Celebrating Georgia and India
On Monday 11 November, the Society with the British Georgian Society hosted the annual celebration for Rustaveli day, marking the 150th birthday of Marjory Scott Wardrop (1869-1909), the first translator of the Georgian national epic, The Knight in a Panther’s Skin, written by Shota Rustaveli in the 12th century. This was published by the RAS in 1912 as part of the Oriental Translation Fund series. Marjory, along with her brother, the distinguished British diplomat, Oliver Wardrop, did much to bring Georgia to public attention in England and both are remembered in Georgia to this day. Her Excellency, the Georgian ambassador, Tamar Beruchashvili spoke warmly of Marjory’s great love and interest in Georgia and her aspiration towards progressive ideas and change.
The evening continued with 2 talks: the first by Nino Strachey on her mother’s family, The Bagrationi of Imereti in Exile – the story of Princess Tamara Imeretinsky, and the second by Alec and Katya D’Janoeff on The life of the industrialist Michael Aramyants and his great-great-grandaughter’s sojourn in Tblisi. The evening was enlivened with Georgian wine and food.
On Tuesday 12 November, Dr.Giles Tillotson lectured on his new book entitled Vision and Landscape: New Perspectives on Oriental Scenery by Thomas and William Daniell (DAG, New Delhi, 2019) which contains essays by Tillotson and several other noted scholars: J.P. Losty, David Arnold, Paula Sengupta, Malini Roy and Yuthika Sharma. Dr. Tillotson reminded the audience that the 144 aquatint prints produced by the Daniells represent ‘the single largest and most impressive project by English artists to depict Indian architecture and landscape’. He offered a fresh perspective on the work of Mildred Archer (1911-2005) who pioneered the study of 18th and 19th century art in British India and discussed the issues raised by the Daniell’s use of ‘the picturesque style’ of painting. The lecture, attended by over 80 people, was followed by lively debate. The Daniells (uncle and nephew) were members of the Royal Asiatic Society and in 1823 prepared the designs for medals and emblems for the Society, including the logo of the richly caparisoned elephant still in use today.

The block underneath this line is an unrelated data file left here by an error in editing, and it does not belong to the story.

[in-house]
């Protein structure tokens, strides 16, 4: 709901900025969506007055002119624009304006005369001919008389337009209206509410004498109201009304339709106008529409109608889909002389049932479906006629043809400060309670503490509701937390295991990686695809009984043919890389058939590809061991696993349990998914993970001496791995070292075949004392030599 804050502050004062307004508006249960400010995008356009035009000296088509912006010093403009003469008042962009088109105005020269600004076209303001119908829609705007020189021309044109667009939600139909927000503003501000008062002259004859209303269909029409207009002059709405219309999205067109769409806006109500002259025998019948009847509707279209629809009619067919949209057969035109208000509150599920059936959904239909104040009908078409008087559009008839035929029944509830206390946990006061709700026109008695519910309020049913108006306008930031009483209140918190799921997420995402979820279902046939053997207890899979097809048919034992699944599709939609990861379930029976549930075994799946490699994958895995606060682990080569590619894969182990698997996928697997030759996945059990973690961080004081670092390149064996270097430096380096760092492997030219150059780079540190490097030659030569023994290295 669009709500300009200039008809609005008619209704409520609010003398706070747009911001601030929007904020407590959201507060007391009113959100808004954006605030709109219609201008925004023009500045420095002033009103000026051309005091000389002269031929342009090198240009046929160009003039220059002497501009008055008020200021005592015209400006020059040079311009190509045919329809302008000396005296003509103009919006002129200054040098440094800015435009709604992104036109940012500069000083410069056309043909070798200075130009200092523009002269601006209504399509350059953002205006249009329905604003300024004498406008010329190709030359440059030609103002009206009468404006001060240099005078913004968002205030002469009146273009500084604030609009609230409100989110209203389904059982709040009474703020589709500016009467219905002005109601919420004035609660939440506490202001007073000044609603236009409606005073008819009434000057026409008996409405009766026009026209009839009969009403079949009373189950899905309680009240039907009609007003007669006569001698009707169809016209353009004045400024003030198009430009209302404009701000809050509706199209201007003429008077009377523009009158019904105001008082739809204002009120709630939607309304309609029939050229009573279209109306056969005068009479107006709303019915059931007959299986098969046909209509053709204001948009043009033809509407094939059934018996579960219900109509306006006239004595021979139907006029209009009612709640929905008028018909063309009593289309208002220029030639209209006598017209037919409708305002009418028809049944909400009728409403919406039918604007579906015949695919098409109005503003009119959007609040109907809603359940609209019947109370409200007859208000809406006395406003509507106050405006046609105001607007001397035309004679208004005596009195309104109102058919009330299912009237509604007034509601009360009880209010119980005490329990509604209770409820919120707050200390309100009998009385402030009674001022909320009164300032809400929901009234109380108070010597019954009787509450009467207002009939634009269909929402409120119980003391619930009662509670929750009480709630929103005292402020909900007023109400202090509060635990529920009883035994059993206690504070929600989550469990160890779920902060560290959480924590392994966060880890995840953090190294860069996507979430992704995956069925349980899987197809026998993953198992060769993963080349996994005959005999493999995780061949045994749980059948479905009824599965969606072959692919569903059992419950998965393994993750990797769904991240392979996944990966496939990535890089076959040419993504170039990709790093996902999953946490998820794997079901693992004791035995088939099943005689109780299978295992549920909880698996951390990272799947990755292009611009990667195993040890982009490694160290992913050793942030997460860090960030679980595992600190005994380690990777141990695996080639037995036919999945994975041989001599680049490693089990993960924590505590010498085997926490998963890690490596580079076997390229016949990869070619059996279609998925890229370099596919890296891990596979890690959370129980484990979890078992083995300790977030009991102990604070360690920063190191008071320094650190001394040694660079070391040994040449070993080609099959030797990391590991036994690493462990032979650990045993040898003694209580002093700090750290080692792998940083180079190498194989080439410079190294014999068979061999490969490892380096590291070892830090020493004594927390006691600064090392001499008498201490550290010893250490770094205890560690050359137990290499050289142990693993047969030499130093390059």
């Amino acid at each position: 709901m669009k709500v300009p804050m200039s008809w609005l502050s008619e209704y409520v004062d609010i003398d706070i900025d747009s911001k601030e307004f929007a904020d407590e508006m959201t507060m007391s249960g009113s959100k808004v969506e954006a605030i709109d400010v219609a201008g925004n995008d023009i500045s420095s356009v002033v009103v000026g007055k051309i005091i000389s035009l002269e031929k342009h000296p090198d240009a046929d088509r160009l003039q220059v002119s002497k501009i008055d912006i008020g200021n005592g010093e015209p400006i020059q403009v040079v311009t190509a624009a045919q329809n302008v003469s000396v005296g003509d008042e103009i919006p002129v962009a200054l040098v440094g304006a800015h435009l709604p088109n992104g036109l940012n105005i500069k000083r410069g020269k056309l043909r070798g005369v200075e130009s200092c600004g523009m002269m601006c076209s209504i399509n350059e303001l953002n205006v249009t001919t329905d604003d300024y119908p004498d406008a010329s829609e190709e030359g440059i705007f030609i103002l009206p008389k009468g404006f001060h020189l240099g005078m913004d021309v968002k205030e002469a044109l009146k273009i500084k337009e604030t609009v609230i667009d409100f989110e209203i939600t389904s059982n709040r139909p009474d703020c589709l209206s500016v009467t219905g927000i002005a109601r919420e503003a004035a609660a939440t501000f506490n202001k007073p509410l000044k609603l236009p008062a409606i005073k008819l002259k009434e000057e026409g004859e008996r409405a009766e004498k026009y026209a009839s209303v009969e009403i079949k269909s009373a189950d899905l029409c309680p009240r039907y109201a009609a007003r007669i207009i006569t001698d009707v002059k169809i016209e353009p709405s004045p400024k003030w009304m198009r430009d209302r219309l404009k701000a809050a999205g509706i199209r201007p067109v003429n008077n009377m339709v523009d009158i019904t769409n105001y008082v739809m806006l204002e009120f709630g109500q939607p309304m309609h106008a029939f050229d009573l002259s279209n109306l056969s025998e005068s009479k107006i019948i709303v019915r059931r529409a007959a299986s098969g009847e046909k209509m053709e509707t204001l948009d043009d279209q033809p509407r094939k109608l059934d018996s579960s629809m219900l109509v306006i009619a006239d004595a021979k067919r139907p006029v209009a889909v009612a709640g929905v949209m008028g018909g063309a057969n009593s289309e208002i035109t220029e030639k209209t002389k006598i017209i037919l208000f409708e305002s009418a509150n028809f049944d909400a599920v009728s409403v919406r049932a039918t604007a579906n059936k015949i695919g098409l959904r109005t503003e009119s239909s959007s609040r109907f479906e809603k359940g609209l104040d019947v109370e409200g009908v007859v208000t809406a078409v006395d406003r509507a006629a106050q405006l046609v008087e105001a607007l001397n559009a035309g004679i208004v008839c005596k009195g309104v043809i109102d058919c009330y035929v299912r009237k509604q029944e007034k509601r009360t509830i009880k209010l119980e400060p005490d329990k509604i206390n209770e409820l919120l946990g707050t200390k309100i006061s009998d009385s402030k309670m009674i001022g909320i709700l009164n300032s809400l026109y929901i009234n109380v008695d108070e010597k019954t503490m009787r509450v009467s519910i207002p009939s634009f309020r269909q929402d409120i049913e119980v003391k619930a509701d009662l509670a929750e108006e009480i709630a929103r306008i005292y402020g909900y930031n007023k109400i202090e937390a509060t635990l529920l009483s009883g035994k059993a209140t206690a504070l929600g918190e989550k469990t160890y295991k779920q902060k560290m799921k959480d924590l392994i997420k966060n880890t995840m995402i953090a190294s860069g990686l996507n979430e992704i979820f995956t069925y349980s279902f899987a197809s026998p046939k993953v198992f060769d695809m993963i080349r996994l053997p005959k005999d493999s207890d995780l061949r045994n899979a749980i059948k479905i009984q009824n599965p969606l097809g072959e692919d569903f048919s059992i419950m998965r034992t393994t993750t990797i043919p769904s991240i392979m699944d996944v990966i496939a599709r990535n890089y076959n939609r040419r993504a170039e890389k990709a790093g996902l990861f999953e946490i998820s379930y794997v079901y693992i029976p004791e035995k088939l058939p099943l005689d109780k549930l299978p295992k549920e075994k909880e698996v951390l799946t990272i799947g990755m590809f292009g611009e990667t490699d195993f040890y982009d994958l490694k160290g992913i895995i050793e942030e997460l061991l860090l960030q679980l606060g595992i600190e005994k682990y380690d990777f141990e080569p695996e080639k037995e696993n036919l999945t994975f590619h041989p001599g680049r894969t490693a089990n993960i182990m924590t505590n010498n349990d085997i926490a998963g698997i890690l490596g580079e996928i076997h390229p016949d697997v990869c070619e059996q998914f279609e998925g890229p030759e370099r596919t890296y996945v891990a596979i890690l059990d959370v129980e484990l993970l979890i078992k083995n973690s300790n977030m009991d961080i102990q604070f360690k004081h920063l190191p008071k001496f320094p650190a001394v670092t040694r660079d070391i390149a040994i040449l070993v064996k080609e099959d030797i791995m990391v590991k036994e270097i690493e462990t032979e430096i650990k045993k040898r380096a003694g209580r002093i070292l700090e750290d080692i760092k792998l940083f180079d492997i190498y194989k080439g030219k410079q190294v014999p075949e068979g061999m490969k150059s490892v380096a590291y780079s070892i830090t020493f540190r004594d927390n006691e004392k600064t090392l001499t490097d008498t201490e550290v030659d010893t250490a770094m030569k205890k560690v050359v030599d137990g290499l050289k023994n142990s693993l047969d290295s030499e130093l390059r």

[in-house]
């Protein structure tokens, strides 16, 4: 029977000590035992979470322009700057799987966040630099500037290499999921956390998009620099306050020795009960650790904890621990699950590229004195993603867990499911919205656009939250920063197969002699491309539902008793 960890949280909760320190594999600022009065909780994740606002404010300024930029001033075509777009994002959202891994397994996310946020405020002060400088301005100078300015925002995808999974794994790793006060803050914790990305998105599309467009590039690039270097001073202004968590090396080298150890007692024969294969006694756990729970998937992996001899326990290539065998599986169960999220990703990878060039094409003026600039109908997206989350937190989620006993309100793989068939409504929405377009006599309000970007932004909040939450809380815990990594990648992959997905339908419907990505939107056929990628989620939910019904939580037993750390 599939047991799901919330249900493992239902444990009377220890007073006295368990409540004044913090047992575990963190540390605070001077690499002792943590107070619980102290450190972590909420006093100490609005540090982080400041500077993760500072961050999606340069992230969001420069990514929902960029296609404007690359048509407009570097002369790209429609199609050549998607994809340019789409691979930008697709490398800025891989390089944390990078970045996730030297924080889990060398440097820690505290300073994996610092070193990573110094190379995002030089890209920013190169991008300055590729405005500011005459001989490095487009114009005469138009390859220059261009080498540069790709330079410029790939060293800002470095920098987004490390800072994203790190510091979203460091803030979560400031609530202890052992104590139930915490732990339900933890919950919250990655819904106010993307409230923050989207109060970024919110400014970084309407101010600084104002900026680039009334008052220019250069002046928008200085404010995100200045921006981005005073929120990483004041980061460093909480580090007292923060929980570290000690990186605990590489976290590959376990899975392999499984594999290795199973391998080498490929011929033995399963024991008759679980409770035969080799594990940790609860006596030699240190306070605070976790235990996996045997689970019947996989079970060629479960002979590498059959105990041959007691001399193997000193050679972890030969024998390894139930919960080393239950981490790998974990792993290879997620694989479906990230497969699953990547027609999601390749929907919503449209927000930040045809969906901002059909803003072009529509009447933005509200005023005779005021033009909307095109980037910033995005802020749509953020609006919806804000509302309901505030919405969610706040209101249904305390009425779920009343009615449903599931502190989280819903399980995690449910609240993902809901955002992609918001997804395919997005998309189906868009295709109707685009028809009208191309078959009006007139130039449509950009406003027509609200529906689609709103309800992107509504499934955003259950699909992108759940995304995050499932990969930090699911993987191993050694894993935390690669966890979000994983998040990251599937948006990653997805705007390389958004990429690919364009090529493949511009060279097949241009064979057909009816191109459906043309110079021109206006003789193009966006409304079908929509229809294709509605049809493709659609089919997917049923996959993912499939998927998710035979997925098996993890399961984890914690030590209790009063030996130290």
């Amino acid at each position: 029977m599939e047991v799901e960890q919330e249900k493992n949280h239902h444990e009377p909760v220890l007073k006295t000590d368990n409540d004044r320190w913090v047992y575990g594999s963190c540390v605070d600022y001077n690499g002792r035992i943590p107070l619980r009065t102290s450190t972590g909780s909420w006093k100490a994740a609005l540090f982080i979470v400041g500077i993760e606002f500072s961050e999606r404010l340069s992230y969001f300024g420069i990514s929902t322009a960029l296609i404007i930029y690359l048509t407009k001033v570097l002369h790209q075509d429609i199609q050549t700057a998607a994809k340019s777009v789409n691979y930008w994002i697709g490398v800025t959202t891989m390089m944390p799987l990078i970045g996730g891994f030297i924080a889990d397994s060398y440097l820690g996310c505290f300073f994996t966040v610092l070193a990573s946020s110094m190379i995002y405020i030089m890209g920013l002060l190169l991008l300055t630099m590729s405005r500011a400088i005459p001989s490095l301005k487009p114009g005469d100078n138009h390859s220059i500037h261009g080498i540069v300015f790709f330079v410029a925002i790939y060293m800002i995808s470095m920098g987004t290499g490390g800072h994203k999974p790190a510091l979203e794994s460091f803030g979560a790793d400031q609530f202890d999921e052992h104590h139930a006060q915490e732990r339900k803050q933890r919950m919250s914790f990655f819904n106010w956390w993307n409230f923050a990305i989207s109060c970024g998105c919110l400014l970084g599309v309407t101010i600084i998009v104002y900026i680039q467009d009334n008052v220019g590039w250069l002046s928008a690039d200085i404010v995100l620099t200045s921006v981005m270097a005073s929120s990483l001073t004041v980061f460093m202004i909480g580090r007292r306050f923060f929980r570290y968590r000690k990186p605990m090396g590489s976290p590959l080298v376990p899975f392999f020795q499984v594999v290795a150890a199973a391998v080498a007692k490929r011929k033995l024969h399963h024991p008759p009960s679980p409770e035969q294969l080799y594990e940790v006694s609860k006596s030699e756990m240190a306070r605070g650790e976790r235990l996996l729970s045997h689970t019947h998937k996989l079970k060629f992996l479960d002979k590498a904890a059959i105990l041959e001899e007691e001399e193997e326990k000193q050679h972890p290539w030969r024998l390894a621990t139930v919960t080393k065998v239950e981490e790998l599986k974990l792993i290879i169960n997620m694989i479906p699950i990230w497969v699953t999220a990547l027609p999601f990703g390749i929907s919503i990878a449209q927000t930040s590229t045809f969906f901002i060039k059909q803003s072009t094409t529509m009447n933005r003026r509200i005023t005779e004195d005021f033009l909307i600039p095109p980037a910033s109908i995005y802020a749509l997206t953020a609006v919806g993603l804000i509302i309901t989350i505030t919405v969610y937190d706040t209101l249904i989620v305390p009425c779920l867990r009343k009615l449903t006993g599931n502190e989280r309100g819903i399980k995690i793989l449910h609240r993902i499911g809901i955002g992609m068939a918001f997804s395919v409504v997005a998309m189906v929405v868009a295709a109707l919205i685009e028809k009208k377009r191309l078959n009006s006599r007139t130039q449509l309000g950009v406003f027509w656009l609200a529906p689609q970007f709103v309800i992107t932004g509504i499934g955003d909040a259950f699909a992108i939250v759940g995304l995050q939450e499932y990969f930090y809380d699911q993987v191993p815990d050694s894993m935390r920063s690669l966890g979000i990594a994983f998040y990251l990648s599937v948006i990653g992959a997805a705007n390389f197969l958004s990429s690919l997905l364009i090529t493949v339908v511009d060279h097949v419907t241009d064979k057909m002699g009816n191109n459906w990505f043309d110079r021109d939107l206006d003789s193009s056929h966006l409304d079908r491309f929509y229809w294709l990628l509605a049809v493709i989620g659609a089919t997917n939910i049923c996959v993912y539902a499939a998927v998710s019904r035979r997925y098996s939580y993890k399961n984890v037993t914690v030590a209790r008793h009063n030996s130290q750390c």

On Thursday 14 November, we welcomed Professor Michael Franklin to talk about Phebe Gibbes and her life in Calcutta, based on his recent publication, Hartly House, Calcutta: Phebe Gibbes. Franklin edited the original novel, adding a full introductory essay and explanatory notes to provide an accessible perspective on 18th-century literature and early British India to researchers, students, and the general reader.
Next week we welcome Dr Tilman Frasch (Manchester Metropolitan University) on Tuesday 19 November, 6.30 pm, to lecture on “Bagan and the Theravada Buddhist Ecumene in the 12-13 Centuries CE”. And on Wednesday 20th November, 6.30 pm, we welcome Lord Stephen Green for a lecture and book presentation on “The Human Odyssey – East, West and the Search for Universal Values”. We hope that you will be able to join us for one or both of these lectures.